Cause for complaint

PUBLISHED : Thursday, 22 May, 1997, 12:00am
UPDATED : Thursday, 22 May, 1997, 12:00am

There is no question that the police have a difficult job to do. People who break the law invariably resent it when they are caught. Hardened criminals may seek vengeance on those who put them in prison for long terms, unjustifiably complaining of brutality and harassment.

But even if that is the background to a sizeable proportion of the complaints filed against the police, it is striking that, out of 5,052 allegations last year, 972 were 'resolved by informal resolution' and only 113 were substantiated. Every year, the same questions emerge: How can the percentage of false or unwarranted complaints be so high, and is the system under which complaints are investigated properly constituted and operating effectively? Fairly or otherwise, the Complaints Against Police Office is regarded as an organisation which places more emphasis on protecting the force than on its investigative role. The Independent Police Complaints Council, which monitors and reviews the work of the office, still lacks the independence it needs to build public confidence.

All its members are officials. The Government has been asked to give the council teeth, but has consistently failed to do so. There can be little doubt that the body's authority would be strengthened if members of the public were on the council.

The police view is that they have a highly specialised job and only fellow officers can understand the circumstances under which they work. This is hardly a convincing argument. Police work may involve special knowledge and techniques, but so do many professions.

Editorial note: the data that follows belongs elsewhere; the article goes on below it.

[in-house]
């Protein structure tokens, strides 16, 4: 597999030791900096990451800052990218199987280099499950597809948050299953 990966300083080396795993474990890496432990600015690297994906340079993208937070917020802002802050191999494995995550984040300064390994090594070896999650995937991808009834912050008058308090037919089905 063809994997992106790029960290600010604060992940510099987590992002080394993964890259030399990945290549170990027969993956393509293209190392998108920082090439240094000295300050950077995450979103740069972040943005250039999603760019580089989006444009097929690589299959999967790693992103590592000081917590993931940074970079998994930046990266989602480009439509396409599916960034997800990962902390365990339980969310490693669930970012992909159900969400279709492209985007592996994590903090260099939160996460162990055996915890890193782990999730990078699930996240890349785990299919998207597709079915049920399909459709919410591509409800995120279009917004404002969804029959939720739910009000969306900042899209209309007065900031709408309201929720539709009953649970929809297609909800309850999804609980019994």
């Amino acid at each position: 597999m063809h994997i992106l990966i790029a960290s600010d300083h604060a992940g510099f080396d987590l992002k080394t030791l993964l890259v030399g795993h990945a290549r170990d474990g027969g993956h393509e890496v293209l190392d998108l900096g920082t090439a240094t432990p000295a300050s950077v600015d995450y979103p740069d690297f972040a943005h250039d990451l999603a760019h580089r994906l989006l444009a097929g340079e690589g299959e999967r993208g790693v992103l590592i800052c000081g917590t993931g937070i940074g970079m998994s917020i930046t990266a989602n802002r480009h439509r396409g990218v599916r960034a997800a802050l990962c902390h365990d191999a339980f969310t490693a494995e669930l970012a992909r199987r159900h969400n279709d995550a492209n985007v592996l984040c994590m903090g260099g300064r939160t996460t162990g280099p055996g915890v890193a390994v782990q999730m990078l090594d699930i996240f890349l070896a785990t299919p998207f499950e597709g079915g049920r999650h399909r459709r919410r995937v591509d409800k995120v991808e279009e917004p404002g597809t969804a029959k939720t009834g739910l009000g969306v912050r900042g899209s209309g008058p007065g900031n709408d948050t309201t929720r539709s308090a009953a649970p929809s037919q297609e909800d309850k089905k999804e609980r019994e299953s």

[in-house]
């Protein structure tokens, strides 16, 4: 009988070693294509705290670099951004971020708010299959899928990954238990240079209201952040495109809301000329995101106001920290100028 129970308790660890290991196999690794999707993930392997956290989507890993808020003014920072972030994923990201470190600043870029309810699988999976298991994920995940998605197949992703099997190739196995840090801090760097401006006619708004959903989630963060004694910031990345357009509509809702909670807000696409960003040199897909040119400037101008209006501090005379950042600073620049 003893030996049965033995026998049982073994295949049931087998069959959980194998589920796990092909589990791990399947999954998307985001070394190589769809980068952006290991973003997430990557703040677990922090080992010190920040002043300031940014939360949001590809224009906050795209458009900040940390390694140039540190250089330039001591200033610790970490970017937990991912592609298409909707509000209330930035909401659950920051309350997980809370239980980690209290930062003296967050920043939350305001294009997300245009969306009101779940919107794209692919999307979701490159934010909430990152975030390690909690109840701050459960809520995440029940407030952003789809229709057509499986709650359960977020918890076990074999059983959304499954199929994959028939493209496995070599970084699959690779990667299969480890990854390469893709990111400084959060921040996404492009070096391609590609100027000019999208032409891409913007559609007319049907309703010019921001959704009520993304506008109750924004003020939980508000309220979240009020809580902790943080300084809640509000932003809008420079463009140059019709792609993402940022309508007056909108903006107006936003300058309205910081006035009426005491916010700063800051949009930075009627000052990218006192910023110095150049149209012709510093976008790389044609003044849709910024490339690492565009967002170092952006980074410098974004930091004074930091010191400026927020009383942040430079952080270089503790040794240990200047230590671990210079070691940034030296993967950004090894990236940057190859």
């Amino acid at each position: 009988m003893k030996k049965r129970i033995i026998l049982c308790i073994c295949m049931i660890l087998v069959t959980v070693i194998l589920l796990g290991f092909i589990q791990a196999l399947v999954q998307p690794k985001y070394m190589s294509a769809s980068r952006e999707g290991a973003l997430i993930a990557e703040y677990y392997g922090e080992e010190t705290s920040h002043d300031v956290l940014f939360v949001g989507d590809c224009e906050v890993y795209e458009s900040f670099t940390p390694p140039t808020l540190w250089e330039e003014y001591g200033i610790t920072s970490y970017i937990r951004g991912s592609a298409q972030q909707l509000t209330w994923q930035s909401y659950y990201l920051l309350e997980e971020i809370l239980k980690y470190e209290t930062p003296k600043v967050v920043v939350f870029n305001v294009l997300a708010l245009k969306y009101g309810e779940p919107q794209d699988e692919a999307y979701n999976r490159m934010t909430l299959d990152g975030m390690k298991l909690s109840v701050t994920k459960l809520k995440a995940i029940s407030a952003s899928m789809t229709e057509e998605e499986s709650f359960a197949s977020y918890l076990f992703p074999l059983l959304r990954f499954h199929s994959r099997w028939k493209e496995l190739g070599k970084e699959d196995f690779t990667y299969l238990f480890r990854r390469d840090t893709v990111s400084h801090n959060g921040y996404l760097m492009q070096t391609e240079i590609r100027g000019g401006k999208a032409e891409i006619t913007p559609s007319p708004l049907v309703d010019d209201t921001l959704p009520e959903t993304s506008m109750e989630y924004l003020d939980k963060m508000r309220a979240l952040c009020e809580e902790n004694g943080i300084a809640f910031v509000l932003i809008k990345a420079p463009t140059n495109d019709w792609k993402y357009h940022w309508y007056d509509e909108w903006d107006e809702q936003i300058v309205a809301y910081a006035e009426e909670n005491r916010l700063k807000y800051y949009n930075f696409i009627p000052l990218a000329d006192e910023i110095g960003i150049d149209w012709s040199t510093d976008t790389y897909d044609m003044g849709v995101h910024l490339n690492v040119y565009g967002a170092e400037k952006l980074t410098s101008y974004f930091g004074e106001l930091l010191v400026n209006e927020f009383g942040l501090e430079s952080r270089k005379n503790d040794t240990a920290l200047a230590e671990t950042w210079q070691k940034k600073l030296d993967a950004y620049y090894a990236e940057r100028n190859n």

There is, however, also a deeper question involved. Justice has to be seen to be done to command proper respect. This means that law enforcement officers have to be seen to act correctly in carrying out their duties, and not to be sheltering behind any special protection.

They must not, of course, be hampered in carrying out their work, but the police are public servants and it is not unreasonable for ordinary people to be represented in any organisation which looks into the circumstances of police misconduct.

Improvements are slowly being introduced into the council system. The force is prepared to accept lowered standard of proof in less serious cases, and meetings are to be opened to the public. These measures are welcome, but do not go far enough. Until people are convinced that there is a thoroughly independent body looking into these matters, doubts are inevitable about whether the police enjoy special treatment.

The force commands a high degree of respect, but officers are as fallible as the rest of humanity. Precisely because theirs is such vital work, they must be held accountable.